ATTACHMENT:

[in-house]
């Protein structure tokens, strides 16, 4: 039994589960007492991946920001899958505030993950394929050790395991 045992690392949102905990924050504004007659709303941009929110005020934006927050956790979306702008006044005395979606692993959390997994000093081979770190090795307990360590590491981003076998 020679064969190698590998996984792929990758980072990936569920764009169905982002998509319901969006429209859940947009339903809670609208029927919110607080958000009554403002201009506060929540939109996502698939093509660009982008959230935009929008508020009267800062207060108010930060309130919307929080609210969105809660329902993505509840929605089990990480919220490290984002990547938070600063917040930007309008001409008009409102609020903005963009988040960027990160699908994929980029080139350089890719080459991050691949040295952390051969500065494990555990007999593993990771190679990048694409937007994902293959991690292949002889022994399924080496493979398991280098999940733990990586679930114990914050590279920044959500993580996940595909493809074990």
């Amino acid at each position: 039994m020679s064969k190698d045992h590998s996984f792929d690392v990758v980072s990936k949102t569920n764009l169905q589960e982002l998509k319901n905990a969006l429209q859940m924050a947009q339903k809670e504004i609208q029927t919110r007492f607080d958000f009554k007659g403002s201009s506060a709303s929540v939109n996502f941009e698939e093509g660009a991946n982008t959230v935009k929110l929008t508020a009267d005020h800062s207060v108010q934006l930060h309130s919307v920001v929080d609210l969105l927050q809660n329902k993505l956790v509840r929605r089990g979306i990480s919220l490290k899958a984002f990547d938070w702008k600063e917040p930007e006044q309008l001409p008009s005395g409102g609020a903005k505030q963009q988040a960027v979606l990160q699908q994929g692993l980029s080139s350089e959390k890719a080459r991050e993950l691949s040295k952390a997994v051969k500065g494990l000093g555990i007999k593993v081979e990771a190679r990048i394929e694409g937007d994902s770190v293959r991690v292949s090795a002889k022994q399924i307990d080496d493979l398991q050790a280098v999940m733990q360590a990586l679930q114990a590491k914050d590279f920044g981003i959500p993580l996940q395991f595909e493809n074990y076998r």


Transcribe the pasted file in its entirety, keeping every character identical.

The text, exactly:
[in-house]
């Protein structure tokens, strides 16, 4: 039994589960007492991946920001899958505030993950394929050790395991 045992690392949102905990924050504004007659709303941009929110005020934006927050956790979306702008006044005395979606692993959390997994000093081979770190090795307990360590590491981003076998 020679064969190698590998996984792929990758980072990936569920764009169905982002998509319901969006429209859940947009339903809670609208029927919110607080958000009554403002201009506060929540939109996502698939093509660009982008959230935009929008508020009267800062207060108010930060309130919307929080609210969105809660329902993505509840929605089990990480919220490290984002990547938070600063917040930007309008001409008009409102609020903005963009988040960027990160699908994929980029080139350089890719080459991050691949040295952390051969500065494990555990007999593993990771190679990048694409937007994902293959991690292949002889022994399924080496493979398991280098999940733990990586679930114990914050590279920044959500993580996940595909493809074990």
């Amino acid at each position: 039994m020679s064969k190698d045992h590998s996984f792929d690392v990758v980072s990936k949102t569920n764009l169905q589960e982002l998509k319901n905990a969006l429209q859940m924050a947009q339903k809670e504004i609208q029927t919110r007492f607080d958000f009554k007659g403002s201009s506060a709303s929540v939109n996502f941009e698939e093509g660009a991946n982008t959230v935009k929110l929008t508020a009267d005020h800062s207060v108010q934006l930060h309130s919307v920001v929080d609210l969105l927050q809660n329902k993505l956790v509840r929605r089990g979306i990480s919220l490290k899958a984002f990547d938070w702008k600063e917040p930007e006044q309008l001409p008009s005395g409102g609020a903005k505030q963009q988040a960027v979606l990160q699908q994929g692993l980029s080139s350089e959390k890719a080459r991050e993950l691949s040295k952390a997994v051969k500065g494990l000093g555990i007999k593993v081979e990771a190679r990048i394929e694409g937007d994902s770190v293959r991690v292949s090795a002889k022994q399924i307990d080496d493979l398991q050790a280098v999940m733990q360590a990586l679930q114990a590491k914050d590279f920044g981003i959500p993580l996940q395991f595909e493809n074990y076998r």